Is Organic Farming the Future

Is Organic Farming the Future?

Overview

Organic farming is a technique that involves animal rearing and cultivation of plants using entirely natural methods. These methods make use of biological materials while avoiding synthetic substances. The soil fertility is maintained, ecological balance is achieved, and there is minimal pollution and wastage.

It is heavily reliant on agricultural principles that are ecologically balanced such as green manure, crop rotation, and biological pest control, organic waste and mineral additives. The only fertilizers used in organic farming are those that are considered natural. Petrochemical fertilizers and pesticides are avoided completely.

With the drastic increase in world population and food provision for the world become more difficult, sustainable farming is the answer. Climate change and pollution are negative effects of using chemical based fertilizers. The market for organic farming and products has been steadily growing and it was reported at $63 billion worldwide by 2012. Mainstream agronomist have also acknowledged that intensive farming methods generates run off with poisonous chemicals and results in irreversible soil erosion which can create problems to the ecosystem.

Organic farming practices

Is Organic Farming the FutureIn organic farming taking care of the soil involves planting cover crops such as rye or clover in between harvests to fix nitrogen from the atmosphere. Another benefit of using cover crops is that they retain moisture, keep down weeds, and prevent soil erosion. If they are ploughed back into the soil at the end of the season, they boost the nitrogen content of the soil. This eliminates the need for synthetic fertilizers.

Low tillage

There is also a low-till approach based on organic farming practices. In this technique, farmers plant nitrogen fixing crops in between seasons and between their rows of cash crops. This ensures the soil is not left exposed to erosion. However, low-tillage crops still rely on pesticides and nitrate fertilizers to boost production. Before they do any planting, they control weeds using broad spectrum herbicides. Seeds are then sown directly into the ground without having to do much tilling.

Low till approach has been adopted in both poor and rich countries. According to Pat Wall who is the head of Conservation at International Maize and Wheat Improvement Centre in Mexico, almost 2% of global farming land is using this method. Most of it is in the United States. Farmers who use low tillage purport that it conserves the soil structure and reduces inputs related to energy.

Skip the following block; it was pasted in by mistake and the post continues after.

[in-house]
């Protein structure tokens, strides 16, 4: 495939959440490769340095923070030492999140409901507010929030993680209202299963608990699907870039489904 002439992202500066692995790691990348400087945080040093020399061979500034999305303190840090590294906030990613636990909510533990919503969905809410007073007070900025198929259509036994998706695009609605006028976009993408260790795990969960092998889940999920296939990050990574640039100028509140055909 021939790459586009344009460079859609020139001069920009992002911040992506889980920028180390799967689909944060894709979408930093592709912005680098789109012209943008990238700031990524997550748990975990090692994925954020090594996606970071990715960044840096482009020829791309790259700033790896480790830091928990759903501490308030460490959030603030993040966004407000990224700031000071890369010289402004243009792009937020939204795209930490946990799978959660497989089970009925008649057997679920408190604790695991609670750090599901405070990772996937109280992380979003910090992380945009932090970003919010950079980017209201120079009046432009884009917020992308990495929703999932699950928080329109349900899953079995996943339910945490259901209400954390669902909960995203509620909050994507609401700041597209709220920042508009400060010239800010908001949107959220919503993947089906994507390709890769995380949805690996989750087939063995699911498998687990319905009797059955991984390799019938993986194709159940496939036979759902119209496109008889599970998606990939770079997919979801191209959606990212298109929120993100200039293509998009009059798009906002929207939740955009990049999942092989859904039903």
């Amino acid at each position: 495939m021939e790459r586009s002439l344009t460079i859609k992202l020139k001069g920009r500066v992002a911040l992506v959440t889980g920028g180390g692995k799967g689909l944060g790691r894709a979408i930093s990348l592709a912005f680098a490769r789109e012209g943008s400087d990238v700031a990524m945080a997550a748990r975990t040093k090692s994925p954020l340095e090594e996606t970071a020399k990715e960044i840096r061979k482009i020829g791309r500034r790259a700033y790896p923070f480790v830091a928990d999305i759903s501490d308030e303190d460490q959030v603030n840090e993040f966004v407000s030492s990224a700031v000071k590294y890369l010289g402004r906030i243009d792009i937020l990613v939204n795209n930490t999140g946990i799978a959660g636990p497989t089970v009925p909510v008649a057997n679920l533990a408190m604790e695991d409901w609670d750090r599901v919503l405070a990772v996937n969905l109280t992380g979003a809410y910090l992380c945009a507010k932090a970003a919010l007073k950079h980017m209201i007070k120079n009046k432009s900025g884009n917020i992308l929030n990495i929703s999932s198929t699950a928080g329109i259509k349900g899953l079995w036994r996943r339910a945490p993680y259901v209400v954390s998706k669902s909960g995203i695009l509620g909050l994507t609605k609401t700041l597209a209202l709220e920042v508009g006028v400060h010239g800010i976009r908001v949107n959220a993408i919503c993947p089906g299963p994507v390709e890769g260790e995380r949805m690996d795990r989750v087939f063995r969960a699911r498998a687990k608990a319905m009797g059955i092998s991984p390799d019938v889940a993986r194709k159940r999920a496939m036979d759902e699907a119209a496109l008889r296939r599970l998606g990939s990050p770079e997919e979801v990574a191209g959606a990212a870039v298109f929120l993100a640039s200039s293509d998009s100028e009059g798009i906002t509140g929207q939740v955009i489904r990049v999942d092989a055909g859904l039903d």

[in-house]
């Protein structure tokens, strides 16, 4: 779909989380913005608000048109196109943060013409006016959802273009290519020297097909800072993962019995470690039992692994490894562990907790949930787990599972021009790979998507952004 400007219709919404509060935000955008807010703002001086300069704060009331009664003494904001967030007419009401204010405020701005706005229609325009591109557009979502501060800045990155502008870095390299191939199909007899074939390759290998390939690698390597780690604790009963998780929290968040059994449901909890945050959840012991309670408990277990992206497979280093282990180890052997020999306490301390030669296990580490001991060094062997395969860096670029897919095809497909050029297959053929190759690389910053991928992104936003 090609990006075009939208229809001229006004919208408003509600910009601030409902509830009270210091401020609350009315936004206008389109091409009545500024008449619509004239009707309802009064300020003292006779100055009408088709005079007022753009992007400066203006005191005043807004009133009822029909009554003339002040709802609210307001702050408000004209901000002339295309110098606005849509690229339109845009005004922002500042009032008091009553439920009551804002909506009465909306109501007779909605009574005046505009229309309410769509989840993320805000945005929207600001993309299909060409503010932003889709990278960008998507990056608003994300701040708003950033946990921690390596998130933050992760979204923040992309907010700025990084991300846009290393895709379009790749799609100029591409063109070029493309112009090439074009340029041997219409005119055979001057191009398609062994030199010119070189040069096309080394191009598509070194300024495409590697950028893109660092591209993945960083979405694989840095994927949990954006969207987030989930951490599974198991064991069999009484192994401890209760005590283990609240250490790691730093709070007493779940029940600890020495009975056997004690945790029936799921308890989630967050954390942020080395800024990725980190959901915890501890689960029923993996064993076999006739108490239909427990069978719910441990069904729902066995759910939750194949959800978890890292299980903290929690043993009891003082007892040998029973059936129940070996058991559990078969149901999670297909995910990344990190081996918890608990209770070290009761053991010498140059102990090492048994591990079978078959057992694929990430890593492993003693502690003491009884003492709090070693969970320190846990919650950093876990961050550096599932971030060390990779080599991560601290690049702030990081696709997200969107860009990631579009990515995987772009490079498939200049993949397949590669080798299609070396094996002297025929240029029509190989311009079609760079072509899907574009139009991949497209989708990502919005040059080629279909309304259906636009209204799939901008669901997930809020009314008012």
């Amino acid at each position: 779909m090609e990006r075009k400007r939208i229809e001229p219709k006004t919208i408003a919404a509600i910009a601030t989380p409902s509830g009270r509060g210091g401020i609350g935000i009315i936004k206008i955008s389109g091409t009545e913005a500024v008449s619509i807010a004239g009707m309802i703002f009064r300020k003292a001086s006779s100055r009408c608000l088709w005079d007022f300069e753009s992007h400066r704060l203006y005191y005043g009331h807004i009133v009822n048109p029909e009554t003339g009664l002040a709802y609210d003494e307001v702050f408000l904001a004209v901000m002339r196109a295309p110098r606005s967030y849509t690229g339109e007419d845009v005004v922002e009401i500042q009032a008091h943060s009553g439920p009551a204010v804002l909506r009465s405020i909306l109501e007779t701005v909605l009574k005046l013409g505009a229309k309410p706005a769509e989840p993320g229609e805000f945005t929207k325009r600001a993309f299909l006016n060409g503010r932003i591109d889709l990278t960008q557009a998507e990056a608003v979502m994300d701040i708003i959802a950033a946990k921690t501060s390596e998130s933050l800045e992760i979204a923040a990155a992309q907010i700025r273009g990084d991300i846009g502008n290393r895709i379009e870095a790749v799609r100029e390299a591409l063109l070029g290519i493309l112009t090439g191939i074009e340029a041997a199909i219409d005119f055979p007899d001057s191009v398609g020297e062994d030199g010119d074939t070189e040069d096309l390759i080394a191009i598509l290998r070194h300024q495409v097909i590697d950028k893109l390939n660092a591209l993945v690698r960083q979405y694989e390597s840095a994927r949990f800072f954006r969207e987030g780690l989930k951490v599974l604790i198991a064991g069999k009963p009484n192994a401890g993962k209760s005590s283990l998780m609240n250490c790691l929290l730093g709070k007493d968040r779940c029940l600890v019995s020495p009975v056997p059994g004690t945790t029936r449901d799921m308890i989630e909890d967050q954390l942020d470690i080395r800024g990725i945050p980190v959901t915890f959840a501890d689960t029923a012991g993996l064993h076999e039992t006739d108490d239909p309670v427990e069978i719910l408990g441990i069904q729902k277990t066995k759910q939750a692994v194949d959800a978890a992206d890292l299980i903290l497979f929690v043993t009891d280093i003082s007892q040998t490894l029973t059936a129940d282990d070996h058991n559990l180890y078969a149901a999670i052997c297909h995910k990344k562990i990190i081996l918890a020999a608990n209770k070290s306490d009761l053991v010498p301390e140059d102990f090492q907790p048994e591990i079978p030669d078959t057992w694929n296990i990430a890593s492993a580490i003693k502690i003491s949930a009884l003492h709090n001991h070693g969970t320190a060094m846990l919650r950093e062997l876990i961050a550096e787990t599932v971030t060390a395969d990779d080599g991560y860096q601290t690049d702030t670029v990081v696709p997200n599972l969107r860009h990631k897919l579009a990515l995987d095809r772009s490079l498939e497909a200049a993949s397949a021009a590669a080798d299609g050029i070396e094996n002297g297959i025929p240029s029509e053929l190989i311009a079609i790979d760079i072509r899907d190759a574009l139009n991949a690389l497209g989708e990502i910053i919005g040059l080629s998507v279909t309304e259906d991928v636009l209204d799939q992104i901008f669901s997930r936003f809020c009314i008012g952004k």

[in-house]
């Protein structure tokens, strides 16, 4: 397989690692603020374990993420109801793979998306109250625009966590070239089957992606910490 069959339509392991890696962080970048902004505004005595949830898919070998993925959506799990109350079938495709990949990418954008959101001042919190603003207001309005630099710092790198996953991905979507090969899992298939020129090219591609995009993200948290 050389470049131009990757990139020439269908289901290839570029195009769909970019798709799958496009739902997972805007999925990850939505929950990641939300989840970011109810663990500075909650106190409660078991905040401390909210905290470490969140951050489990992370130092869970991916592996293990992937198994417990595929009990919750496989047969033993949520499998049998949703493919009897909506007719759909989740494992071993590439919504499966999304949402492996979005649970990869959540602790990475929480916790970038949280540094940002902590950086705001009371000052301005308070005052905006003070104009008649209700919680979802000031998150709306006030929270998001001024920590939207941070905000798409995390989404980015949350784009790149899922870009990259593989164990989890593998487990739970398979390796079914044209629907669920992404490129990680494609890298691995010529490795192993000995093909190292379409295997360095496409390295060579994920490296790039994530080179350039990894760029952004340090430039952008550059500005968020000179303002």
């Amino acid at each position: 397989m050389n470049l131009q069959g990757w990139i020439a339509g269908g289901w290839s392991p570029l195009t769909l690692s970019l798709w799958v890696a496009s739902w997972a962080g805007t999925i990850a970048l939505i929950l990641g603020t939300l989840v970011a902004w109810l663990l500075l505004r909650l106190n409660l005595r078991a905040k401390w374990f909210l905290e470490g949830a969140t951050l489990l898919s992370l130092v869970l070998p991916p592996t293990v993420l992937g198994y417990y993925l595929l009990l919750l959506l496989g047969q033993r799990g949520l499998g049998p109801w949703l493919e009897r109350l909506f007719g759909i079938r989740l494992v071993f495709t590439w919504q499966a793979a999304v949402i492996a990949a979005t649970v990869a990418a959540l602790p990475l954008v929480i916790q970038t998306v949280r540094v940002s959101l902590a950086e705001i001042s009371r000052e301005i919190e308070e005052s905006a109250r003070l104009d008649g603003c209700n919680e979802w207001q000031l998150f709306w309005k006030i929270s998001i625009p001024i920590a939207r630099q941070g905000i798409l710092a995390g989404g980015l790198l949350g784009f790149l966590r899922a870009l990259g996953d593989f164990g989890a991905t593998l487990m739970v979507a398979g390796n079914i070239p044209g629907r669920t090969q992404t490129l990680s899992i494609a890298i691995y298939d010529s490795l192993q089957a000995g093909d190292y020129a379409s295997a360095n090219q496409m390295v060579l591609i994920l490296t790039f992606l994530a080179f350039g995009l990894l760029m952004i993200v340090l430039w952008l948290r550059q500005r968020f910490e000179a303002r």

Although they are still used, low tillage reduces the quantity of fertilizers used in farming. The cover crops planted in between fix nitrogen into the soil and with the buildup of organic matter, nitrates and nutrients are slowly released back to the soil. This reduces the need for fertilizers further.

However, for farmers who believe in pure organic farming, any approach in improving production with the use of synthetic chemicals is retrogressive. According to Peter Melchett, the policy director at Britain Soil Association, you can only use low tillage methods for weed control for up to three years. The weeds will then become resistance to the chemicals used. The farmer will be then left looking for stronger chemicals or do ploughing. As such low-tillage is not a long term or viable solution for farming.

Organic farming and high yields

Is Organic Farming the FuturePeople who oppose organic farming argue that it cannot produce sufficient amount of food to feed the globe. They purport that organic farming is meant for kitchen gardens and lots since it produces low yields. This could not be further from the truth because there is evidence available to prove that organic farming is fully able to produce food sufficient for all. It can be done from one generation to the next without harming the environment or depleting natural resources.

New research has proven that organic farming does not result to lower yields. Field specialists visiting farms in Germany have noticed that to have a higher yield during the initial years of organic farming, it is good to start off with a cover crop with high levels of nitrogen instead of a grain crop. The inference to this is that organic farming can match the quantities of food produced through chemical means.

Conclusion

There are some grocery stores which have started insisting that produce sold there has to be organically produced. Organic farming also goes a long way in protecting the environment. Although research in this field has not been adequately funded compared to the chemical based farming, organic farming remains the most viable and sustainable option for the future.

Mark Wessely

Mark Wessely

Hey there, I'm farming since 1978 and that has been my passion now. Still I stay active as I used to in my young life that is because of the environment where I grew.
Mark Wessely

Leave a Reply

Your email address will not be published. Required fields are marked *